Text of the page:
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Do Prenuptial Agreements Help With Estate Plans?

Most people have a general idea of what a prenuptial agreement is. These documents have become increasingly common in recent years, with many couples choosing to prioritize their careers and assets as they enter a marriage. While it is true that prenuptial agreements are especially useful in the event of a divorce, they also provide other benefits. For example, a prenup can serve as an estate planning tool.

Rozin | Golinder Law can help explain just how a prenuptial agreement can assist when estate planning.

Reviewing Prenuptial Agreements

First, it is important to have a quick review and understanding of prenuptial agreements. This is a document drafted and signed prior to marriage. While considered controversial at some points, they are becoming more normalized. Typically, individuals will associate prenups with couples or individuals that have significant amounts of money or inheritances. However, other circumstances warrant such an agreement, such as having children from a previous marriage or one individual having more debt.

Prenuptial Agreements and Estate Planning

One key component of a prenuptial agreement is delegating assets or property. This is also a key component and driving purpose behind estate planning. However, there are certain limitations to keep in mind in regard to each process.

How Property is Handled in New Jersey

Each state has its own approach to property division and distribution when it comes to estate planning and divorce. In New Jersey, the courts operate under equitable distribution during divorce. This means that while the split of property and assets may not be 50-50, it will be fair according to the unique circumstances of the marriage.

When it comes to estate planning, surviving spouses are entitled to a certain percentage and portion of their spouse’s estate upon passing. In New Jersey, the minimum is equal to a third of the estate. In short, entirely writing a spouse out of a will and estate plan is not an option in the state.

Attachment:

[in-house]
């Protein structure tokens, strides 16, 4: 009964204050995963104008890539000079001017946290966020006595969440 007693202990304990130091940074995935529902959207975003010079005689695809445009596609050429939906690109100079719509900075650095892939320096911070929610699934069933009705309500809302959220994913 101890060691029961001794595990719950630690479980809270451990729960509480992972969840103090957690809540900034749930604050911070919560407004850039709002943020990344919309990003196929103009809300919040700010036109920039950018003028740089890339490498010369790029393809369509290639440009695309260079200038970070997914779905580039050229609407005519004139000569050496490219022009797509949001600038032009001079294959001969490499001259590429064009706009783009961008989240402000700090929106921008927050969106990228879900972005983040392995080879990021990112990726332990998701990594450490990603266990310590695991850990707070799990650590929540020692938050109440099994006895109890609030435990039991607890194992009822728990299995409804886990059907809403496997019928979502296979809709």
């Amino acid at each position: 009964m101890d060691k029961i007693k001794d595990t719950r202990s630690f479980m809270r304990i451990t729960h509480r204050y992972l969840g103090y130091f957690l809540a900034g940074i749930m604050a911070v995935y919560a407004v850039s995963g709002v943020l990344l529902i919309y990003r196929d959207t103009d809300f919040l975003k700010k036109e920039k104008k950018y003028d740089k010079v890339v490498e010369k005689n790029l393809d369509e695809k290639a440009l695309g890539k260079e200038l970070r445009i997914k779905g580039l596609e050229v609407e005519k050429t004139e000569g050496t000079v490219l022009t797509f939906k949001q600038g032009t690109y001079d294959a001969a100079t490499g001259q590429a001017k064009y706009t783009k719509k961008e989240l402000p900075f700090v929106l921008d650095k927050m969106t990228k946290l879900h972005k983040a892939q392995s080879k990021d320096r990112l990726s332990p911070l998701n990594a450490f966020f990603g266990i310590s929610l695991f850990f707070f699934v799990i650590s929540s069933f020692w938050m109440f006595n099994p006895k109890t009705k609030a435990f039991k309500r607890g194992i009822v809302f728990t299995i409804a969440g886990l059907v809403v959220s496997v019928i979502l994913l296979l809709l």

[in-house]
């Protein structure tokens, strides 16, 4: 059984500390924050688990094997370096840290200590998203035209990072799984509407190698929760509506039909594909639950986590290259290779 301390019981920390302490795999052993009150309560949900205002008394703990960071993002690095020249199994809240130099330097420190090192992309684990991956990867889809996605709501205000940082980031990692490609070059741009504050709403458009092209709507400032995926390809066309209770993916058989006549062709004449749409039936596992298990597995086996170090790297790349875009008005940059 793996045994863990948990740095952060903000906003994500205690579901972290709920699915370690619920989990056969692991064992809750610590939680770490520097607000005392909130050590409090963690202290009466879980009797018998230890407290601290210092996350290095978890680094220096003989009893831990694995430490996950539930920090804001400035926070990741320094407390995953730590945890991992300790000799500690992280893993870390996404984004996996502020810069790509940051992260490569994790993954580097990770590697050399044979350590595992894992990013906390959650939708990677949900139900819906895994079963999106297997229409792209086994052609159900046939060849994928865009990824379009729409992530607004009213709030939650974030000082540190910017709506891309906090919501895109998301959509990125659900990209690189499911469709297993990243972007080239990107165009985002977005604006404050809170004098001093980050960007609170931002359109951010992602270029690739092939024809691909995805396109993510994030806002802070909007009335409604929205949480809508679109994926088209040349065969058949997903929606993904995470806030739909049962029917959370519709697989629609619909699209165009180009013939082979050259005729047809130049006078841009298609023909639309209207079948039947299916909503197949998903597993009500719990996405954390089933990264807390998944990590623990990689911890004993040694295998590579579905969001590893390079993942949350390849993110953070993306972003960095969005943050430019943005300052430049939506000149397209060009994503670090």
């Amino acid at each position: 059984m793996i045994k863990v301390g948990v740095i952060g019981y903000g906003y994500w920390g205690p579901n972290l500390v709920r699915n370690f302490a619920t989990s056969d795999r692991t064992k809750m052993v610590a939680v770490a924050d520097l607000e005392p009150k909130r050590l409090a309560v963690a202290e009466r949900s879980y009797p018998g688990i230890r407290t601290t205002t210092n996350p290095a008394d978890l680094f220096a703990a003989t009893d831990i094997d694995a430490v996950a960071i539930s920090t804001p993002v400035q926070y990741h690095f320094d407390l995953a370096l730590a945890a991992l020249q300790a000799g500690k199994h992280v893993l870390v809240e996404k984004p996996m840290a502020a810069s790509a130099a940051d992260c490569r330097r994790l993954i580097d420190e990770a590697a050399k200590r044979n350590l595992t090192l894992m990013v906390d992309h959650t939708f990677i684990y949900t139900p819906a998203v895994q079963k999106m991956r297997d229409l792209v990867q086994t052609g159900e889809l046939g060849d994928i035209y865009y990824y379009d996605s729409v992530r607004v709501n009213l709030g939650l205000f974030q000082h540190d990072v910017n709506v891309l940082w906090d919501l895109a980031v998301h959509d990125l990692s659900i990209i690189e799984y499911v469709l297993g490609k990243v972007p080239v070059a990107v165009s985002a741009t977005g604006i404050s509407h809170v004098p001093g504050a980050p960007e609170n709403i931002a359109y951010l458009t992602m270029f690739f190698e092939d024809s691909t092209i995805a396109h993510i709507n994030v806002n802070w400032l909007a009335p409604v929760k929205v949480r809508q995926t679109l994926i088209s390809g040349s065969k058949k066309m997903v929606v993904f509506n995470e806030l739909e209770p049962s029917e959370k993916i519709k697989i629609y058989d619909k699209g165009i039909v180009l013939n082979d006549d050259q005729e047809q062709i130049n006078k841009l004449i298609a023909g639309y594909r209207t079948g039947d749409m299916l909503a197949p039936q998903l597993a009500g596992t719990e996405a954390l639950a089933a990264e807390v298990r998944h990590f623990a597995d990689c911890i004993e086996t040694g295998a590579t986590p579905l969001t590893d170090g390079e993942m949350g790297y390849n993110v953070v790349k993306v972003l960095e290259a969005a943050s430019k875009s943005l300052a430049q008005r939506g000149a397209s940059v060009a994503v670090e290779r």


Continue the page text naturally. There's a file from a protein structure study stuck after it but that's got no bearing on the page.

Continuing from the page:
How a Prenuptial Agreement Helps

While it is true that a spouse cannot be excluded from an estate plan, such as a will. However, there are other options that can help individuals stipulate what they do and do not want their spouse to receive upon passing.

This is when prenuptial agreements can come into effect. In most states, the rights that spouses receive are more powerful than what children or even other relatives may have. If an individual knows exactly what portion of their estate they want their spouse to receive, having a prenuptial agreement in place can dictate that. Furthermore, this will help those wishing that their children or other family members will get their appropriate portion of the estate.

So, what can go into a prenuptial agreement?

  • Property purchased previous to the marriage.
  • Specific assets that belong to children from previous marriages.
  • Specific family properties or businesses.
  • Existing estate planning wishes to reinforce a will or trust.
  • How property distribution should proceed in the event of one spouse’s passing.
  • How property distribution should proceed in the event of a divorce.

All of these factors can help support an estate plan.

How to Get Prenuptial Agreements Right

If a prenuptial agreement is not enforceable, then it cannot serve as a supporter of an estate plan. Working with an experienced attorney knowledgeable in both estate planning and prenuptial agreements, such as the team at Rozin | Golinder Law is a good starting point. They can help guide individuals through drafting an appropriate prenuptial agreement that is enforceable. For example, ensuring that the agreement has fair terms, is not signed under duress, and does not include custody discussions.

Needing Help in New Jersey?

When it is time to consider estate planning and you have a marriage on the horizon, it is important to consider just how a prenuptial agreement can help. The team at Rozin | Golinder Law can help discuss your options and determine what will work best for you.

To schedule a consultation with one of our attorneys, call us at (732) 810-0034 or visit us online.

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